Tag Archives: Jimmy’s No. 43

Pig Island 2017 and Jimmy’s No. 43

Pig Island check-in

Pig Island 2017

Yesterday, the 8th annual Pig Island was held in Erie Basin Park in Brooklyn.  This pork-centric celebration featured regionally-raised hogs from Flying Pigs Farm as well as beers from Sixpoint Brewery, cider, and spirits from several area distillers, including New York Distilling Company.  What’s always so nice about going to this gathering each year is that the chefs are just as excited to be there demonstrating their use of the whole pigs as are the consumers of them.

Pig on the Smoker

Pig on a Grill

With a light breeze and clear, blue sunny skies, it’s almost as the spectacular end-of-summer weather was created especially just for this day.  Last year, I assisted one of the chefs with serving food the day of the event, but this year, I was on the other side of the table as an attendee, which meant I was able to get to eat quite a few of the pig-oriented dishes.

Ovelia

 Ovelia‘s grilled pork

Several of the restaurants have been cooking for this event for several years.  One returnee is Ovelia, from Queens, with their skewers of juicy, tender, marinated pork.  Watching these cook over the open coals, which give it a deep, smoky flavor, it’s no wonder that each year they have one of the longest lines for tastes of this dish.

David NavarroDavid Navarro of Jimmy’s No. 43

David Navarro, one of the chefs at Jimmy’s No. 43, and another veteran of this event, chose to go the whole roasted hog route.  He used a blend of Mexican spices and cooked the skin to a dark, lacquered crust.  Folks gathered around eagerly waiting for it to come off of the grill.

Arrogant Swine

Taco by Arrogant Swine

This festival usually has several taco offerings to showcase the hogs, and this year was no exception.  The taco from Arrogant Swine featured tender, delicate chunks of pork, pulled straight off of the smoker.  The green chile sauce packed a punch of heat that balanced the sweetness of the meat, with a crunchy counterpoint from the fried onions and coolness from the mint.

Smoke Show BBQ

Slider from Smoke Show BBQ

The folks at Smoke Show BBQ also cooked their pig in the North Carolina style.  They served hunks of it on Martin’s potato rolls with a schmear of pimento cheese and a mound of slaw.  It wasn’t exactly a traditional NC pulled pork slider, but it was delicious nonetheless and was also another stand-out of the day.

Jakes Handcrafted

 Sausage by Jake’s Handcrafted

Jake’s Handcrafted brought their hand-made sausage cooked on the plancha, serving it with Asian-flavored stir-fried vegetables.  These coils of meat, gorgeously seared, were one of the first plates that guests had a chance to try when they arrived at the event, kicking it off to a meaty, smoky start.

Insa

Insa‘s Korean-inspired pork bun 

Korean-marinated pulled pork in a Chinese-style flatbread topped with a sesame-chile sauce, and finished with your choice of pickled vegetables, this was the perfect blend of sweet, heat, spice, and acid.  This was put together by another restaurant making a return trip this year, Insa, from the folks at The Good Fork, who have also been at this event in the past.  This was probably one of the bites that I enjoyed the most this year from the savory group.  The bread was soft and crisp and cradled all the meat and the juices together, and it was the one item for which I went back for seconds.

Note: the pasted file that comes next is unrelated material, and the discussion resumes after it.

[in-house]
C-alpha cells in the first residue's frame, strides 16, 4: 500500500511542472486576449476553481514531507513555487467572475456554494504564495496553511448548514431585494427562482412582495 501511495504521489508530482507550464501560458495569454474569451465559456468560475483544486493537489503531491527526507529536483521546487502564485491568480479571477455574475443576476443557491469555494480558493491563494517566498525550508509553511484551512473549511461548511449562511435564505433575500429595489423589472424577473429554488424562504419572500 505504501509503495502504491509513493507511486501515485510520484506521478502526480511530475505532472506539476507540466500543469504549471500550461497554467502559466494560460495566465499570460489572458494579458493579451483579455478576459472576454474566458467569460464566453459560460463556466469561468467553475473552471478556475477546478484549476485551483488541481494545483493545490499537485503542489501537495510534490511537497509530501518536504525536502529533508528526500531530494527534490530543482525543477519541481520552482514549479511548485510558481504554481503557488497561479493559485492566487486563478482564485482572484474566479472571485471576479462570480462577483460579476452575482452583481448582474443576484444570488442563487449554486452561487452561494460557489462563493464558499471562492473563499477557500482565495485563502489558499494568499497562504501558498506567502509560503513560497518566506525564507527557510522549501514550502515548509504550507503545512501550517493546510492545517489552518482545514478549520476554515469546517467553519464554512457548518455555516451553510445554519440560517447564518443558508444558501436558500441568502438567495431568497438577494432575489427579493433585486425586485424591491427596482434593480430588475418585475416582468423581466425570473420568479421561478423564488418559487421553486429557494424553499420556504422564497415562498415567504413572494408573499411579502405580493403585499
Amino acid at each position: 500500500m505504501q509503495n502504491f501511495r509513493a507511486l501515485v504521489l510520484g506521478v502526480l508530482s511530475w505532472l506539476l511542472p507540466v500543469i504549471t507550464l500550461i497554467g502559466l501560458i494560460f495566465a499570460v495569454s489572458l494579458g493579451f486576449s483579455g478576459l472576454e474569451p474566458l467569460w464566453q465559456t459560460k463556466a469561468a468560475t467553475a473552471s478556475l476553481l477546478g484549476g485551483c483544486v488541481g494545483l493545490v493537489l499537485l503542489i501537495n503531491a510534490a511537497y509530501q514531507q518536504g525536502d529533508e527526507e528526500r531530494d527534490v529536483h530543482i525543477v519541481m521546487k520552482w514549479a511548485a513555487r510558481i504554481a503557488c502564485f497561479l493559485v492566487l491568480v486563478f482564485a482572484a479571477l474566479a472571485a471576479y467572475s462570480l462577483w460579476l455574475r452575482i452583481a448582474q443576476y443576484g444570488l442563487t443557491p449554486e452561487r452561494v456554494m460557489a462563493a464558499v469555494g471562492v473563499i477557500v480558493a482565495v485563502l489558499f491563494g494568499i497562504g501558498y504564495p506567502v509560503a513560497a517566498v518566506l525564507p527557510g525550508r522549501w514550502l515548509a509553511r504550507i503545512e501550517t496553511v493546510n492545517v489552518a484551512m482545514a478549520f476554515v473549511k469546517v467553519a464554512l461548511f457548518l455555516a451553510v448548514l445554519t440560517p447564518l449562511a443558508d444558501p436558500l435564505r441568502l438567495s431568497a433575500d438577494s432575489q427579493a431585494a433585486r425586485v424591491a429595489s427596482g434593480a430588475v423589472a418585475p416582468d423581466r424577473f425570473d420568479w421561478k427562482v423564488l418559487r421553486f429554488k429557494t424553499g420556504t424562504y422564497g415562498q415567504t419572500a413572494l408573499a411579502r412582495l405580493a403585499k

BBDs

BBD’s Korean BBQ Fries

A few other restaurants also tapped into a Korean-ish theme this year, including BBD’s from Long Island.  They brought their Korean BBQ Fries, loaded up with pork and egg and the tangy-spicy crunch of kimchi.  Perfect bar food and great for an event like this one.

Belly Korean Bacon Shop

BELLY Korean Bacon Shop

With a name like BELLY Korean Bacon Shop, it’s as though these chefs and this event were made for each other.  The line for this hand-torched, thinly-sliced pork bell over sushi rice was consistently long throughout the day, with many folks going back a few times.  They also brought slabs of home-made bacon to keep the crowds patient while they put together the each batch.

Butter

A Piggy Tail by Butter

Butter Chef de Cuisine, Michael Jenkins, and his team put in their eighth appearance at the event, and it’s always a treat to see what they will bring for folks to try.  Along with the pork and plum pizza that they were firing up on the grill, they used several parts of the pig to make a Piggy Tail.  The dough and caramel contained pork fat, bacon was tossed to coat the dough-knot, along with hazelnut praline and chocolate cookie crumble.  I would have gone back for another one, but I didn’t, you know, want to make a pig of myself.

Clay Gordon

Chocolate-dipped Sausage with Bacon by Clay Gordon

Chocolate-covered sausage with bacon?  That was another one of the dessert options at this event.  Sounds a bit odd, but when you mix the chocolate with bacon fat and beer, it’s sort of like ganache or really rich chocolate sauce.  Sweet, salty, fatty, chocolately all in one, rounded out with a crispy, buttery cracker.

Roni-Sue

BaCorn by Roni-Sue

For those, like me, who are popcorn fans, Roni-Sue’s BaCorn is a favorite snack.  Chunks of bacon, caramel, mixed into popcorn.  It was a great treat to have in this setting and paired well with whiskey, as I found out by chance.